Michael Corcoran – archivist and historian who did much to preserve history of Dublin’s transport
Michael Corcoran: encyclopaedic knowledge of Dublin transport history
Born in the shadow of the Terenure tram-sheds on August 23rd, 1930, Michael Corcoran, who died on September 6th, was a true Dubliner. The family moved house to Clare Road in Drumcondra in 1931, where he spent the remainder of his childhood.
From an early age he was fascinated by transport, spending much time with his father watching the trams go by at the corner of Griffith Avenue.
In 1942 Michael gained a scholarship to attend Good Counsel College in New Ross, Co Wexford. Michael was a diligent student, gifted in languages, maths and science.
Michael hoped to study engineering at university but in February 1947 his father died suddenly, and Michael sought employment to provide for his mother and younger sister.
In 1947, he started work in Dublin County Council, and later Dublin Corporation, working as a draughtsman and later in the drainage division.
On July 9th, 1949, following the closure of the Dublin tram system, Michael and some like-minded friends acquired three Dublin trams with the intention of restoring them so that future generations could marvel at them too.
Youthful exuberance and dedication were not sufficient to maintain these artefacts and without the required financial backing to house the trams, they were eventually lost to the elements.
In 1955 Michael fell in love with Listowel woman Ellen (Nellie) McGrath; their first date was on the Hill of Howth trams. They married in October 1958 and had three children: Janet, John and Ellie.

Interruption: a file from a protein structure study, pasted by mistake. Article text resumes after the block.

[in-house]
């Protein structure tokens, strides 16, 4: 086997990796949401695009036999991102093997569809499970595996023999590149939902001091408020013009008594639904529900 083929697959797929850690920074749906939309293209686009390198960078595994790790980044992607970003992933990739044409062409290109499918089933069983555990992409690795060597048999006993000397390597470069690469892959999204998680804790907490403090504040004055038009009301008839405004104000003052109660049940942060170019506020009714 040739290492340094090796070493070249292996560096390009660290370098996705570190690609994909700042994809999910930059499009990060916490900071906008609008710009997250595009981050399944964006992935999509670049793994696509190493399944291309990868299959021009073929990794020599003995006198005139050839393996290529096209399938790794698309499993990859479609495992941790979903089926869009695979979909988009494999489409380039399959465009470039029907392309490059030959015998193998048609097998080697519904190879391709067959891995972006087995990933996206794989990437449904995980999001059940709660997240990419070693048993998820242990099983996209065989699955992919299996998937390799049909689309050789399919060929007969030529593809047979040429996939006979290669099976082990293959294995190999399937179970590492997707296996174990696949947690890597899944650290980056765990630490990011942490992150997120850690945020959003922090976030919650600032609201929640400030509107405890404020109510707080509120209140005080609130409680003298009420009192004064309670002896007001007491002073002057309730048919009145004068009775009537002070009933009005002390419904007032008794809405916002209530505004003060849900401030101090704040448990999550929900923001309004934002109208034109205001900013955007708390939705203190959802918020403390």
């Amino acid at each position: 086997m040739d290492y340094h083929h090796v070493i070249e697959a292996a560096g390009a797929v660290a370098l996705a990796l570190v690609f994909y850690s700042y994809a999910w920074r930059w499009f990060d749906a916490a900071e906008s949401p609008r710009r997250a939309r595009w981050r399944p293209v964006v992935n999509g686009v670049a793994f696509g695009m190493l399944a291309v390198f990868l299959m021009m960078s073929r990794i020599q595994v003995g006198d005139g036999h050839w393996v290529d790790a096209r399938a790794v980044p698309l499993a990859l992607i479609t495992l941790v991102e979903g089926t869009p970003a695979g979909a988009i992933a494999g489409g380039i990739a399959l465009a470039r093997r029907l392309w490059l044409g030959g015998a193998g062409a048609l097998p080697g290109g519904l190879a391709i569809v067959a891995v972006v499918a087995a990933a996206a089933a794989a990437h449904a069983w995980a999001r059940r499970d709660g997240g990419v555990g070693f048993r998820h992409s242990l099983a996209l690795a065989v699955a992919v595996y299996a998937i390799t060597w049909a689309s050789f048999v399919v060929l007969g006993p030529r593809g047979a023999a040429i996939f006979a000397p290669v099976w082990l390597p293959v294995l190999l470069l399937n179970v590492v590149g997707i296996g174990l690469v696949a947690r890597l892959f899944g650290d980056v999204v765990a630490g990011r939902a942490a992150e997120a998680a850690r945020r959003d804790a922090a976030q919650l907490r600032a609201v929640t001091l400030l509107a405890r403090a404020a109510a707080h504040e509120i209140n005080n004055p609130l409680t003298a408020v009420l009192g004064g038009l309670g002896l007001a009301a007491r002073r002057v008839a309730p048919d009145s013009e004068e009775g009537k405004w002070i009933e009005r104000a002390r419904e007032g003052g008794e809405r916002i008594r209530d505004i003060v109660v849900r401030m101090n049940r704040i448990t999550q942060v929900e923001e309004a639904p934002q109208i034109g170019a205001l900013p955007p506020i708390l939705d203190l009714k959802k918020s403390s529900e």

The Transport and Science Museum Society of Ireland was established, becoming the Transport Museum Society of Ireland, a limited company, in 1971.
For 15 years the volunteers worked tirelessly from the depot in Castleruddery, Co Wicklow, restoring vehicles, operating a functioning transport museum and providing vehicles for film work, all without any regular national funding and most often at great personal cost.
In 1986 Capt Gaisford St Lawrence invited the museum to take up residence in the disused farm buildings at the Howth estate, providing a secure and accessible home for the ever growing collection. A Dublin-based museum would reduce travelling costs for the volunteers, increase visitor numbers and allow the citizens of Dublin to fully appreciate the history preserved by so few for so many.
After his retirement in 1995, having spent 48 years in public service, Michael devoted his time to the museum, and the preparation of his books.
In 1999 he was asked to return to Dublin Corporation to organise the plentiful historical records of Dublin’s drainage.
Almost every Saturday, Michael spent the day in the museum in Howth, guiding visitors around the depot, dazzling them with his encyclopaedic knowledge of Dublin and her transport heritage. Many Sunday afternoons were spent similarly, thanks too to the patience of his wife.
When not in the beloved museum depot, Michael gave many talks and lectures to various historical groups, wrote articles for innumerable publications, and provided transport and social history intelligence to film companies, other historians, and authors.
Among his books were Through Streets Broad and Narrow – A History of Dublin Trams; Our Good Health – A History of Dublin Water and Drainage; Winged Wheel: CIÉ Buses 1940-1947, co-authored with Gary Manahan; and The Rivers Dodder and Poddle; co-authored with Don McEntee.
Despite ill-health, in 2015 Michael returned to work in Dublin City Council, and just before his 85th birthday worked one day per week, assisting with historical projects and archiving.
In June 2016, Michael continued to write for magazines and completed his Wheels of History, the chronicles of the transport museum.
Following numerous hospital admissions, Michael was cared for at home by his loving wife.
He is survived by his wife Nellie, daughters Janet and Ellie, son John and his adored grandsons Mikey and Evan.